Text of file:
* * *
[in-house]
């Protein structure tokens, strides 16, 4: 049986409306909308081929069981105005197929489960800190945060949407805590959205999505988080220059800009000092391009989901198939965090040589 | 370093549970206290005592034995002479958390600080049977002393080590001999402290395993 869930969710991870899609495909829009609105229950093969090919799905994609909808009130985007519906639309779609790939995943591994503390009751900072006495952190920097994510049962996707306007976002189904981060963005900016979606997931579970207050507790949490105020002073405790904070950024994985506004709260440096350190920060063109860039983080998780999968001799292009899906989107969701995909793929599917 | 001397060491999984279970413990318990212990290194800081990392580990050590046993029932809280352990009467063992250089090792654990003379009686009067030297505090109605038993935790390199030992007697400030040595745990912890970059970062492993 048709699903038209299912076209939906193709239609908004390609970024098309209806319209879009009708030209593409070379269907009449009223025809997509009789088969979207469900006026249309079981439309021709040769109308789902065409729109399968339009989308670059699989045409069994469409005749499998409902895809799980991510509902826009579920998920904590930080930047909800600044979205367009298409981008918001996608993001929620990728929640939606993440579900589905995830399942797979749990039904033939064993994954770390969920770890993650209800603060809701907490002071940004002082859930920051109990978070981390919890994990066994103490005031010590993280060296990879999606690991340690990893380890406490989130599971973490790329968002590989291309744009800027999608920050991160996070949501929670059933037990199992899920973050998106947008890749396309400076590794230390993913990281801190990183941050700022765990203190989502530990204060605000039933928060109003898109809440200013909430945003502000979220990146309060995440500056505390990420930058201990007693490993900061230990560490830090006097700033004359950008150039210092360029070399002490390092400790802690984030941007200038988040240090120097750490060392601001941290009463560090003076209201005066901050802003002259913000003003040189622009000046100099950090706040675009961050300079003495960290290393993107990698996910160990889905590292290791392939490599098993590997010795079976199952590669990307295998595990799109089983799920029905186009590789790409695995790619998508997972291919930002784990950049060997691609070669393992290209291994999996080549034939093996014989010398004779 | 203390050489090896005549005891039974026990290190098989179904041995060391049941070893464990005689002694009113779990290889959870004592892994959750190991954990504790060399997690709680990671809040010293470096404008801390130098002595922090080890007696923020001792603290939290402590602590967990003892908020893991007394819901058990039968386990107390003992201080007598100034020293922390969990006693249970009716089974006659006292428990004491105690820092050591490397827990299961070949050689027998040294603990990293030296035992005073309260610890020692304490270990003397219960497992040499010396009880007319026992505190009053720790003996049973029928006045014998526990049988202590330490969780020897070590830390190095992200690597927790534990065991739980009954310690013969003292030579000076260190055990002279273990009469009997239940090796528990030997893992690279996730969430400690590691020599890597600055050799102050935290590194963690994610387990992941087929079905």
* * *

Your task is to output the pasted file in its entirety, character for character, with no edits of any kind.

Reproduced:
[in-house]
């Protein structure tokens, strides 16, 4: 049986409306909308081929069981105005197929489960800190945060949407805590959205999505988080220059800009000092391009989901198939965090040589 | 370093549970206290005592034995002479958390600080049977002393080590001999402290395993 869930969710991870899609495909829009609105229950093969090919799905994609909808009130985007519906639309779609790939995943591994503390009751900072006495952190920097994510049962996707306007976002189904981060963005900016979606997931579970207050507790949490105020002073405790904070950024994985506004709260440096350190920060063109860039983080998780999968001799292009899906989107969701995909793929599917 | 001397060491999984279970413990318990212990290194800081990392580990050590046993029932809280352990009467063992250089090792654990003379009686009067030297505090109605038993935790390199030992007697400030040595745990912890970059970062492993 048709699903038209299912076209939906193709239609908004390609970024098309209806319209879009009708030209593409070379269907009449009223025809997509009789088969979207469900006026249309079981439309021709040769109308789902065409729109399968339009989308670059699989045409069994469409005749499998409902895809799980991510509902826009579920998920904590930080930047909800600044979205367009298409981008918001996608993001929620990728929640939606993440579900589905995830399942797979749990039904033939064993994954770390969920770890993650209800603060809701907490002071940004002082859930920051109990978070981390919890994990066994103490005031010590993280060296990879999606690991340690990893380890406490989130599971973490790329968002590989291309744009800027999608920050991160996070949501929670059933037990199992899920973050998106947008890749396309400076590794230390993913990281801190990183941050700022765990203190989502530990204060605000039933928060109003898109809440200013909430945003502000979220990146309060995440500056505390990420930058201990007693490993900061230990560490830090006097700033004359950008150039210092360029070399002490390092400790802690984030941007200038988040240090120097750490060392601001941290009463560090003076209201005066901050802003002259913000003003040189622009000046100099950090706040675009961050300079003495960290290393993107990698996910160990889905590292290791392939490599098993590997010795079976199952590669990307295998595990799109089983799920029905186009590789790409695995790619998508997972291919930002784990950049060997691609070669393992290209291994999996080549034939093996014989010398004779 | 203390050489090896005549005891039974026990290190098989179904041995060391049941070893464990005689002694009113779990290889959870004592892994959750190991954990504790060399997690709680990671809040010293470096404008801390130098002595922090080890007696923020001792603290939290402590602590967990003892908020893991007394819901058990039968386990107390003992201080007598100034020293922390969990006693249970009716089974006659006292428990004491105690820092050591490397827990299961070949050689027998040294603990990293030296035992005073309260610890020692304490270990003397219960497992040499010396009880007319026992505190009053720790003996049973029928006045014998526990049988202590330490969780020897070590830390190095992200690597927790534990065991739980009954310690013969003292030579000076260190055990002279273990009469009997239940090796528990030997893992690279996730969430400690590691020599890597600055050799102050935290590194963690994610387990992941087929079905």